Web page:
The yeast Candida albicans is a normal resident of the human digestive tract. It is also the most common fungal pathogen of humans, causing both mucosal and systemic infections, particularly in immune compromised patients. This proposal seeks to understand how C. albicans orchestrates the formation of biofilms - resilient, surface-associated, organized groups of cells. Biofilm formation is medically relevant because new C. albicans infections are highly correlated with implanted medical devices, which provide efficient substrates for biofilm formation. The approach to studying biofilm formation outlined in this proposal is through dissection of the transcriptional network that controls this process. The ultimate goal is to understand how the individual target genes of the circuit contribute to the key properties of biofilms, such as drug resistance, cell-cell adhesion, cell-cell communication, and production of extracellular matrix. The candidate, Dr. Nobile, has a longstanding interest and history in research. Her career trajectory after the mentored phase of this K99 is to become an assistant professor at a leading academic research institute, where she hopes to continue and further her research program on biofilms, perform some teaching responsibilities, and train future scientists. Dr. Nobile believes that in the long-term, once more is known about how biofilms are regulated, her findings will provide important information to developing new drugs and vaccines to treat and prevent them. This K99/R00 proposal is designed to complement Dr. Nobile's prior research experience and to provide her with substantive and necessary technical and intellectual expertise as well as the confidence to function as an independent investigator. The training she will receive in the K99 phase will substantially enhance her career prospects, and make her highly competitive for faculty positions in top tier research institutes. Dr. Nobile's choices of primary mentor, Dr. Johnson, and co-mentor, Dr. Andes, were carefully selected for their relevant, diverse, and complementary expertise to cover all elements of her proposal. Both mentor and co-mentor are well-funded, internationally-recognized in their respective fields, and extremely productive. In addition, Dr. Nobile has assembled an advisory committee consisting of a diverse group of basic scientists and physicians to oversee her scientific progression and career development throughout her transition to becoming an independent investigator. All members of this committee are senior scientists/physicians with extensive experience in mentoring and advising postdocs as they transition to an independent academic career.

Public Health Relevance

C. albicans is the most prevalent human fungal pathogen. It causes superficial infections in immunocompetent humans and life threatening, systemic infections in immunocompromised individuals. This proposal seeks to understand how C. albicans forms biofilms, communities of cells particularly resistant to mechanical force and antifungal drugs. C. albicans biofilms formed on implanted medical devices and are a major source of new infections. Understanding biofilms in more detail will lead to improvements in preventing and treating C. albicans infections.

National Institute of Health (NIH)
National Institute of Allergy and Infectious Diseases (NIAID)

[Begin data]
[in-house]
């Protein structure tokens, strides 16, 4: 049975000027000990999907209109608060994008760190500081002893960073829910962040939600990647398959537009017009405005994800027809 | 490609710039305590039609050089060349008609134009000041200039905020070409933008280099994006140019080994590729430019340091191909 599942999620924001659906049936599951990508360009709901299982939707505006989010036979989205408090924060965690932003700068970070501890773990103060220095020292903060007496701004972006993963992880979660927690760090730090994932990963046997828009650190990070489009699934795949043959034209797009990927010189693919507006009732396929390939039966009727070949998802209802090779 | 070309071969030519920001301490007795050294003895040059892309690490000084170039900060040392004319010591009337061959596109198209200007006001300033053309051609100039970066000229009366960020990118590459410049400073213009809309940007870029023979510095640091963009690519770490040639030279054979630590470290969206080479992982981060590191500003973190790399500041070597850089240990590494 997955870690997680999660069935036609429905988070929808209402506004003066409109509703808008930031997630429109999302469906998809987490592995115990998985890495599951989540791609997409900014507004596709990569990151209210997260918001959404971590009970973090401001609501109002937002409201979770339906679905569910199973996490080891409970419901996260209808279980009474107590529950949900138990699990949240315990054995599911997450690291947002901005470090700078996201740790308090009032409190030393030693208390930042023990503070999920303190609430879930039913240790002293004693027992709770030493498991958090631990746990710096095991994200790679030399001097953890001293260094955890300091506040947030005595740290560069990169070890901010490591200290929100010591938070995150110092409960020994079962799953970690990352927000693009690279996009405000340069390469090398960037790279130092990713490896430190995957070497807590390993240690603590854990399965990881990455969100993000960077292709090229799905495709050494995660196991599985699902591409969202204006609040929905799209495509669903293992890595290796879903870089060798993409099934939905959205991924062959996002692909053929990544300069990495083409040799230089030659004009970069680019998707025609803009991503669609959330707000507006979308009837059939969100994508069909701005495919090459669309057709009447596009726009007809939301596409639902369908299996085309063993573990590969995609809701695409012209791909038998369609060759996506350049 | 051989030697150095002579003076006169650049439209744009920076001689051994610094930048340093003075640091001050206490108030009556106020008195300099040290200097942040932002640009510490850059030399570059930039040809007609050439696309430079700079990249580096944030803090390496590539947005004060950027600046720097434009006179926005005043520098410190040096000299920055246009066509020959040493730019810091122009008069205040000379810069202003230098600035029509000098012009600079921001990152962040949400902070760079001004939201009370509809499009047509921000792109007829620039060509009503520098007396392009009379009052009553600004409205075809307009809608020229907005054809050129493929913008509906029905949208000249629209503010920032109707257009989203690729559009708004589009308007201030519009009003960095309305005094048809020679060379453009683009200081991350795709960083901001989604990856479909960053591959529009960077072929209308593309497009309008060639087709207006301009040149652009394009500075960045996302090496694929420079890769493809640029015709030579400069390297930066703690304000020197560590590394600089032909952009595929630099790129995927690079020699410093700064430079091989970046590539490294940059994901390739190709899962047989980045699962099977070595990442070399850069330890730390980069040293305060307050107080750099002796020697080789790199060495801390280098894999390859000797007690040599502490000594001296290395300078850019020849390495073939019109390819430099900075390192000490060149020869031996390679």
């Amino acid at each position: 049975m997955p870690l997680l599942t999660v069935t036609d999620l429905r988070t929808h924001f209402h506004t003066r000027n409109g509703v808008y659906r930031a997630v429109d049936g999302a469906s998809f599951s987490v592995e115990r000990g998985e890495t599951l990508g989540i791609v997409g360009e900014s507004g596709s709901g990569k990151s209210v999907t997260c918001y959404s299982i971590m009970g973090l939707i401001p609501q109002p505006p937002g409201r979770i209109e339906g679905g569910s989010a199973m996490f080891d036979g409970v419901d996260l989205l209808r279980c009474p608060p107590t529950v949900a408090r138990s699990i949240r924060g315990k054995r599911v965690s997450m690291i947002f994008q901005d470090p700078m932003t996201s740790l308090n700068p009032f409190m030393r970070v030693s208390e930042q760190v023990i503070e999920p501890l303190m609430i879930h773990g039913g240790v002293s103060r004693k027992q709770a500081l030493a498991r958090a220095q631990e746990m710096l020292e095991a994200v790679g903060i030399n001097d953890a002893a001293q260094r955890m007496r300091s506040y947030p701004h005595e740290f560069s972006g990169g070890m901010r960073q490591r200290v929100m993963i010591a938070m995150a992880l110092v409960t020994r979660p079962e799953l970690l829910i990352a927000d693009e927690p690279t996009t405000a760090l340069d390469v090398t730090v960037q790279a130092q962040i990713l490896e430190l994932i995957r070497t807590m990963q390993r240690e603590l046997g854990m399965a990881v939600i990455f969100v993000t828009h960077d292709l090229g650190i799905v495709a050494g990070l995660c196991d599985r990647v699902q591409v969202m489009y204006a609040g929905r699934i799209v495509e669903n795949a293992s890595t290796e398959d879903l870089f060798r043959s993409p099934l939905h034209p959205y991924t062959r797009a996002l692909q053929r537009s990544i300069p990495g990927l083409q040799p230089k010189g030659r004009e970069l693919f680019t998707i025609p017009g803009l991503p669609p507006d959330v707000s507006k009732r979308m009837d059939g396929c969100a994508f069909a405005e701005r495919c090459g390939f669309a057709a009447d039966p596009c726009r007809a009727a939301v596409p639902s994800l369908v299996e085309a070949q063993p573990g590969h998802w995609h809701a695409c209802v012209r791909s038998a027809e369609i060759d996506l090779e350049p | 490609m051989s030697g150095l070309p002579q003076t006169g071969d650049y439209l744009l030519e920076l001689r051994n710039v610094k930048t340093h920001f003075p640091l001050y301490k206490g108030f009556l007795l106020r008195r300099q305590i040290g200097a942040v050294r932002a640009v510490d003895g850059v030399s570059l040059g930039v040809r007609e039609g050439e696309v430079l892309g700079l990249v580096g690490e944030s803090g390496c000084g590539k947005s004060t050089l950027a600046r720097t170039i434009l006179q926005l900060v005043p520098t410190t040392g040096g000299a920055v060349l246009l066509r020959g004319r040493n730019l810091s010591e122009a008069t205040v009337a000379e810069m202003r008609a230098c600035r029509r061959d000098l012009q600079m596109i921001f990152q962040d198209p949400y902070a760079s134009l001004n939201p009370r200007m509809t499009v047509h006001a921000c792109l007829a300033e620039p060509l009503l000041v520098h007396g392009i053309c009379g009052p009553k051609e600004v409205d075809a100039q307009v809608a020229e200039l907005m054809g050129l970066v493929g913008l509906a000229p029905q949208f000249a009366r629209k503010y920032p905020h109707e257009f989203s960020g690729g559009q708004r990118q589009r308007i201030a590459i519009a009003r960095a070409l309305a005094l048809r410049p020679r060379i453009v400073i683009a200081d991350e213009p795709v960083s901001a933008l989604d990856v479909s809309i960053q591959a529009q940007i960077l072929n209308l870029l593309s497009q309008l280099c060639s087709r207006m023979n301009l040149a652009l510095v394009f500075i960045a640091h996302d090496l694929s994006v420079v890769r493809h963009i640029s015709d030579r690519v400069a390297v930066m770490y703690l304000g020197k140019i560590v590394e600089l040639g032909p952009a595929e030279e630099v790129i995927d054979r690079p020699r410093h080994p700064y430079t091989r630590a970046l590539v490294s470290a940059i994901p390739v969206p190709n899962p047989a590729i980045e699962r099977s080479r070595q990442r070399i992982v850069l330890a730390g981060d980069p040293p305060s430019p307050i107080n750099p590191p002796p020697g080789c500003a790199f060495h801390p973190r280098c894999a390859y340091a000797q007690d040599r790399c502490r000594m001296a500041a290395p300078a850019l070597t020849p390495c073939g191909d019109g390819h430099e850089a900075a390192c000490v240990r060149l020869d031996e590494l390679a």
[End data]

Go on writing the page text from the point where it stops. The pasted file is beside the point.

Career Transition Award (K99)
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Study Section
Microbiology and Infectious Diseases B Subcommittee (MID)
Program Officer
Duncan, Rory A
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University of California San Francisco
Schools of Medicine
San Francisco
United States
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Fox, Emily P; Cowley, Elise S; Nobile, Clarissa J et al. (2014) Anaerobic bacteria grow within Candida albicans biofilms and induce biofilm formation in suspension cultures. Curr Biol 24:2411-6
Johnson, Larry; Gaab, Erin M; Sanchez, Javier et al. (2014) Valley fever: danger lurking in a dust cloud. Microbes Infect 16:591-600
Kavanaugh, Nicole L; Zhang, Angela Q; Nobile, Clarissa J et al. (2014) Mucins suppress virulence traits of Candida albicans. MBio 5:e01911
Tao, Li; Du, Han; Guan, Guobo et al. (2014) Discovery of a ""white-gray-opaque"" tristable phenotypic switching system in candida albicans: roles of non-genetic diversity in host adaptation. PLoS Biol 12:e1001830
Tao, Li; Cao, Chengjun; Liang, Weihong et al. (2014) White cells facilitate opposite- and same-sex mating of opaque cells in Candida albicans. PLoS Genet 10:e1004737
Nobile, Clarissa J; Fox, Emily P; Hartooni, Nairi et al. (2014) A histone deacetylase complex mediates biofilm dispersal and drug resistance in Candida albicans. MBio 5:e01201-14
Xie, Jing; Tao, Li; Nobile, Clarissa J et al. (2013) White-opaque switching in natural MTLa/? isolates of Candida albicans: evolutionary implications for roles in host adaptation, pathogenesis, and sex. PLoS Biol 11:e1001525
Guan, Guobo; Xie, Jing; Tao, Li et al. (2013) Bcr1 plays a central role in the regulation of opaque cell filamentation in Candida albicans. Mol Microbiol 89:732-50
Hernday, Aaron D; Lohse, Matthew B; Fordyce, Polly M et al. (2013) Structure of the transcriptional network controlling white-opaque switching in Candida albicans. Mol Microbiol 90:22-35
Lin, Ching-Hsuan; Kabrawala, Shail; Fox, Emily P et al. (2013) Genetic control of conventional and pheromone-stimulated biofilm formation in Candida albicans. PLoS Pathog 9:e1003305

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